This is important to understand because Lightning Network has some of the same pros and cons as a single ONE of the Layer-2 scaling solutions seen on the Ethereum Network. Lightning Network would fit in the category called “state channels”. And that’s the point, Layer-2 on bitcoin is playing out as a classic state-capitalist system versus free market competition, with a lack of competition showing its weaknesses 9 out of 10 times, waiting for that one brief period of time where the free market system produces errors and economic harm by simply being allowed to exist and innovate. It is impossible to have a nuanced discussion of Layer-2 technologies on Bitcoin because there is only one, called Lightning, to choose from. The limitations of state channel technology like Lightning cause it to just not penetrate the market. People do not like “liveness assumptions” and do not want a “watchtower.” Regarding sidechains, people do not like the idea of a quorum being able to freeze funds, or the ability for them to be compelled to freeze funds.
As with all state-capitalist systems, they worked too hard to get where they are, and they have to keep marching in the direction they are going, partially by promoting unity and ostracizing dissent. There is a future for Lightning Network, but there is a better future for Layer-2 technologies that don’t require liveness assumptions.
Comparison of six live and competing Layer2 technologies on Ethereum, all of which have competing versions. Compared to one solution on Bitcoin that is barely live.
There is an interesting story with exchanges this year and they have fallen out of favor for a new concept called Automated Market Makers (AMM) which operates completely onchain. But not on Bitcoin’s chain, but Ethereum’s!
Remember all that “wrapped Bitcoin” that was being referred to earlier in this post, people are wrapping their Bitcoin so they can trade it amongst the financial infrastructure on the Ethereum blockchain.
AMM’s are quite a bit different than other “DEX’s” or decentralized exchange, they do facilitate decentralized exchanging, but in a much more collaborative way. Whereas other DEX’s had centralized administration and were just worse versions of companies like Coinbase that run centralized custodial exchanges.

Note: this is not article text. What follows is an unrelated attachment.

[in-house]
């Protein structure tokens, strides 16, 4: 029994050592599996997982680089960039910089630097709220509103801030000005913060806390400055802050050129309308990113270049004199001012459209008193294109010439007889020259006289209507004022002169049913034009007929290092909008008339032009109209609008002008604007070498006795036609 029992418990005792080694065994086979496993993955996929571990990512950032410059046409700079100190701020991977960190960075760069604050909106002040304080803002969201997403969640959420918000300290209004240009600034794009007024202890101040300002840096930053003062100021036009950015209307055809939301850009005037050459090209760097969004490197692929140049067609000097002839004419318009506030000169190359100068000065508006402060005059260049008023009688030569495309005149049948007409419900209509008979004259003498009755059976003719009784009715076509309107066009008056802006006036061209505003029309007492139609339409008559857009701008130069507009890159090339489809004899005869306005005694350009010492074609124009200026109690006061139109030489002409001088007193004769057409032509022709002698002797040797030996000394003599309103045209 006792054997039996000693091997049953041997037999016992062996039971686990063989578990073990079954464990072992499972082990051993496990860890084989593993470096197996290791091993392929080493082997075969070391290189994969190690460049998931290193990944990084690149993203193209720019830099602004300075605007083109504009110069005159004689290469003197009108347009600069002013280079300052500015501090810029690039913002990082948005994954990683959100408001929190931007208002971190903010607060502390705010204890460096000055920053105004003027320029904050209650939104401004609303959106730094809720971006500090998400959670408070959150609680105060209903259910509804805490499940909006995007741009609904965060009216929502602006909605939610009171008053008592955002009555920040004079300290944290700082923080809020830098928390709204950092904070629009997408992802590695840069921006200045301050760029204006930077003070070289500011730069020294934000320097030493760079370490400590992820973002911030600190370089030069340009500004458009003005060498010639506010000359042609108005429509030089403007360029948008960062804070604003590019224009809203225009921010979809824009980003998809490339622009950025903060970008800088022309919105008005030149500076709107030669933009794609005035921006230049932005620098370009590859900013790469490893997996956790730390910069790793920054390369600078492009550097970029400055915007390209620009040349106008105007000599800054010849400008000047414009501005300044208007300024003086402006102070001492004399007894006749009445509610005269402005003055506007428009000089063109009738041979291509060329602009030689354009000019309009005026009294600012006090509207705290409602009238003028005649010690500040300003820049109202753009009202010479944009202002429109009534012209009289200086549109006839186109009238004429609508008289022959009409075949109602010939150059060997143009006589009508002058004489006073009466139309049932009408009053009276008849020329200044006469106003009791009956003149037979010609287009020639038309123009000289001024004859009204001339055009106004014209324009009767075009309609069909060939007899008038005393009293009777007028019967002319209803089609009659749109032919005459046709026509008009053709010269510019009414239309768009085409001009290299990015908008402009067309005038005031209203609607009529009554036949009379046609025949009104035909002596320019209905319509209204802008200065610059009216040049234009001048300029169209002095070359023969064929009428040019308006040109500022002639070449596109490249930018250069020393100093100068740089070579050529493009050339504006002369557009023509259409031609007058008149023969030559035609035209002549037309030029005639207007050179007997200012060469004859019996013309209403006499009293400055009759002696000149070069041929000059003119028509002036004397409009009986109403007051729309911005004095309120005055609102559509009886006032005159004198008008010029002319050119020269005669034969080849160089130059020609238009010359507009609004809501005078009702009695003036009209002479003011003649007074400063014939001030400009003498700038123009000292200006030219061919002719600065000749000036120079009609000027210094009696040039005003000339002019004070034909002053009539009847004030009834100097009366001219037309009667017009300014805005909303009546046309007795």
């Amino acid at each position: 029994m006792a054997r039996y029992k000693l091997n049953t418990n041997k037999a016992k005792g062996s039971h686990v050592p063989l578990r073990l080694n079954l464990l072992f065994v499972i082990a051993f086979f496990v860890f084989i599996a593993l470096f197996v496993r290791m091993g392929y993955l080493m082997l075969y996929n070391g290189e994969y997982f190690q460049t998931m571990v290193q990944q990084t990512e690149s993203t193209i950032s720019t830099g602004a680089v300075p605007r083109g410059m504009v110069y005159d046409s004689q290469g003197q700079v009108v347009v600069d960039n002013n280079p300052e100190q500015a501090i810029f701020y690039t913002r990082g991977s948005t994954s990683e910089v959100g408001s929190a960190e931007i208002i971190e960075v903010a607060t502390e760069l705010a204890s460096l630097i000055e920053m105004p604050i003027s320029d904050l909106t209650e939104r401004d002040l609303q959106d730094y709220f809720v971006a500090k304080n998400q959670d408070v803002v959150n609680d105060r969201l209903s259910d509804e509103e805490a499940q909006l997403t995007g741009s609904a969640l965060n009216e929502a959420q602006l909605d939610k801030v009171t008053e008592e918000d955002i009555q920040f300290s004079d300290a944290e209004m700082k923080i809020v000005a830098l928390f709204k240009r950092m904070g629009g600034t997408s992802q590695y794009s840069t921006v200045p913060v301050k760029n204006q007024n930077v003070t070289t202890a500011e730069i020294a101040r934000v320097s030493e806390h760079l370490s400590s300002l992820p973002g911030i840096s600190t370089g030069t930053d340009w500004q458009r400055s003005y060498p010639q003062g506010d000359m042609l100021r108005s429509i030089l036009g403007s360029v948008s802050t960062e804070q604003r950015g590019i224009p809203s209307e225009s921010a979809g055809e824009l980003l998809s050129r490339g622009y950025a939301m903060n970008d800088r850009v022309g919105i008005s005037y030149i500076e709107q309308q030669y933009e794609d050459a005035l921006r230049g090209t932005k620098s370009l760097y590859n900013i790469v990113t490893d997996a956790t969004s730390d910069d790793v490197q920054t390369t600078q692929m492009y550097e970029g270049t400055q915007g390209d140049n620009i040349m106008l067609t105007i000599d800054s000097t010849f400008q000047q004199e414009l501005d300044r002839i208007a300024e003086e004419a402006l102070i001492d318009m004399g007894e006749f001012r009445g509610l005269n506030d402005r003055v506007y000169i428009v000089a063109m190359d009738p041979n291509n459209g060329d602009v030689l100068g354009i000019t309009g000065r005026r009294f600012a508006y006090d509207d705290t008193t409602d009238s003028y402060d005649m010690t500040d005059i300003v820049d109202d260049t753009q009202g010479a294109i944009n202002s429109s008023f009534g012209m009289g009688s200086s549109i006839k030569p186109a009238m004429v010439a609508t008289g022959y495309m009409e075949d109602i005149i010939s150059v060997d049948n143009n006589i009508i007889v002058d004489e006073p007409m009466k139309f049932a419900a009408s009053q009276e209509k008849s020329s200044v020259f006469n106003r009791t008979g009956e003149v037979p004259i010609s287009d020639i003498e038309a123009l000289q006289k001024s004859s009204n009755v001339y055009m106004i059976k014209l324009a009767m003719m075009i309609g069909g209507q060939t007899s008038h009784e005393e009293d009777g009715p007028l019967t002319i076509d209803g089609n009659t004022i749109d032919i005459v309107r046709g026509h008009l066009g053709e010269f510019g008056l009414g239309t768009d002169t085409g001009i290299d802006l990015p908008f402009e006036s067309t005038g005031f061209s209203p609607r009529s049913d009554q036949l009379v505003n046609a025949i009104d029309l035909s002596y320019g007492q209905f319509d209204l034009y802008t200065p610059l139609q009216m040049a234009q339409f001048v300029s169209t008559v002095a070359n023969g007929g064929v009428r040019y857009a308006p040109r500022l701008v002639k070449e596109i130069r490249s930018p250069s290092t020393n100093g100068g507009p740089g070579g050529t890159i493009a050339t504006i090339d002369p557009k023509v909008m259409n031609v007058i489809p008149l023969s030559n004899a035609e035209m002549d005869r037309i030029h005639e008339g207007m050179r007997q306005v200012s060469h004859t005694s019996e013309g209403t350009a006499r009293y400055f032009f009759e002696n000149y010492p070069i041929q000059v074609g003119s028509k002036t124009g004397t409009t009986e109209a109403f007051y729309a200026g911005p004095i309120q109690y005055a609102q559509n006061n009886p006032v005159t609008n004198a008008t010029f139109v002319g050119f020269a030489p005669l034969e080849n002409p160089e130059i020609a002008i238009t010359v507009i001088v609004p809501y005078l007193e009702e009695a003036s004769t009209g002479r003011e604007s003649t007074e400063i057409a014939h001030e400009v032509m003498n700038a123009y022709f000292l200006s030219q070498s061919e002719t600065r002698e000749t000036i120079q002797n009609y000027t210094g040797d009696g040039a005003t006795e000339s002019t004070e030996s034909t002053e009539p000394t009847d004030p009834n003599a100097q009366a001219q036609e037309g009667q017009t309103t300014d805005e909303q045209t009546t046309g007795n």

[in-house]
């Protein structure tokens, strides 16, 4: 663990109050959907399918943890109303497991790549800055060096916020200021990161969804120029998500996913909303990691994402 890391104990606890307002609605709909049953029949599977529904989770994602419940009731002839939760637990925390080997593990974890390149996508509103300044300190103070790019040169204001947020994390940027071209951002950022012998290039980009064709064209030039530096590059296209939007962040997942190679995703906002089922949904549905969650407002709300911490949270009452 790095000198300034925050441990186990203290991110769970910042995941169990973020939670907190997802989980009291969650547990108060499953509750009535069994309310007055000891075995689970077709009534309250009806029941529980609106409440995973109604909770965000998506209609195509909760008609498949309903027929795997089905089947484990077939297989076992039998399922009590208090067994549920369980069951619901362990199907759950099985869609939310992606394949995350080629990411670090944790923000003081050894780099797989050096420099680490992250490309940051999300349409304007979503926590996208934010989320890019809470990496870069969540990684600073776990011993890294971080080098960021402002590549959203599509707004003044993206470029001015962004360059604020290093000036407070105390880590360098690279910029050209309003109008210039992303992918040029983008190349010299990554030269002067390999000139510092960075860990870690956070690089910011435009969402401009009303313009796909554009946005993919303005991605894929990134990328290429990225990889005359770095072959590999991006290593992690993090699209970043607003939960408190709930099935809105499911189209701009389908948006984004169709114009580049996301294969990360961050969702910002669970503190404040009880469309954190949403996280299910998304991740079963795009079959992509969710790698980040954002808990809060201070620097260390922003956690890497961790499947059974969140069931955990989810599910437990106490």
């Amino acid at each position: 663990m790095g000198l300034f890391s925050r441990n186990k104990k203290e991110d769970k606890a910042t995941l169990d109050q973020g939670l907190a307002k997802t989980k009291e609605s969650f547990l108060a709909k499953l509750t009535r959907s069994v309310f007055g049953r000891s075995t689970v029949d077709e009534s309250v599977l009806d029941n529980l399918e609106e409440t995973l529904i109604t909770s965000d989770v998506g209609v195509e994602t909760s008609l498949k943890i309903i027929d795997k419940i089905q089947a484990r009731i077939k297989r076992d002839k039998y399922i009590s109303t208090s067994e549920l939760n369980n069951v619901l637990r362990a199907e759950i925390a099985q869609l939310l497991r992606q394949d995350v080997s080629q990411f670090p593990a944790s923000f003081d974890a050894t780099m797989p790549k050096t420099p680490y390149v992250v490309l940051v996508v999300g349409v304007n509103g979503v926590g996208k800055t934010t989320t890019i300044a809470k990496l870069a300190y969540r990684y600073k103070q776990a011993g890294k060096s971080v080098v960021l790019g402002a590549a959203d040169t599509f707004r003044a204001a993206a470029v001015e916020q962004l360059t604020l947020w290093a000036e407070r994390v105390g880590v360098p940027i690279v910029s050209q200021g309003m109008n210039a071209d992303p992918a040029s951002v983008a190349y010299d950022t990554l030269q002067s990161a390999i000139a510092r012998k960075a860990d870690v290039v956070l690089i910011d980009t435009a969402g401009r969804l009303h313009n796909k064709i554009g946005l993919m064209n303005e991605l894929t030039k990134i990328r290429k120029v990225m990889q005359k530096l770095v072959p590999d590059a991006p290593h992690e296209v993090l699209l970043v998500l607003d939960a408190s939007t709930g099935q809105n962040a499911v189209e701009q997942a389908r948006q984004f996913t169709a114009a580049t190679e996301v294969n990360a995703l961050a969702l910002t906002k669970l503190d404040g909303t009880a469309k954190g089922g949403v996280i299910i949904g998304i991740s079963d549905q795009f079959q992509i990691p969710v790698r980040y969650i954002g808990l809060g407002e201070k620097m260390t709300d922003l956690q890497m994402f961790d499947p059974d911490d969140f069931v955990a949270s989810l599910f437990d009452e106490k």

The big news occurred when the leading AMM, called Uniswap, had trading volume that grew larger than Coinbase’s! Now, they typically rival each other in trading volume daily.
This is definitely an area to revisit next year, as the limitations of AMM’s are set to go away. AMM’s — like all DEX’s — are bound by the Layer 1 capacity or bandwidth of their network, in this case the Ethereum blockchain. On Ethereum, both Layer 1 and Layer 2 are upgrading and will increase bandwidth by up to 5 orders of magnitude, exponentially.
The other interesting story is that Paypal allows people to buy bitcoin now. After a decade of being aggressively hostile towards people tangentially associated with cryptocurrencies, banning their accounts, they have done a complete 180.
With the entrance of Paypal expanding access to cryptocurrencies, the headlines here were that more bitcoin is being bought daily than new issuance of bitcoin. The macro story of bitcoin is heating up! In fact it touched its all time high again, last seen in late 2017!
Another interesting development is that the relevance of Bitcoin has changed. When buying activity increases in other digital assets, while the price of Bitcoin doesn’t rise, people assume that it is the same money already inside of the crypto space being moved around, reflecting no new interest from new people. In the past, Bitcoin was the only thing people would purchase that would allow them to access the crypto economy, where they would trade their bitcoin for other digital assets such as Ether or Ripple later on. This year, that perspective is challenged by noticing that people are buying stablecoins first. The issuance of stablecoins (DAI, USDT, USDC) has increased by an order of magnitude, suggesting people are using cash deposits on exchanges to buy stablecoins and then using those stablecoins in the digital asset economy, completely bypassing the use of Bitcoin or Ether except as a settlement layer.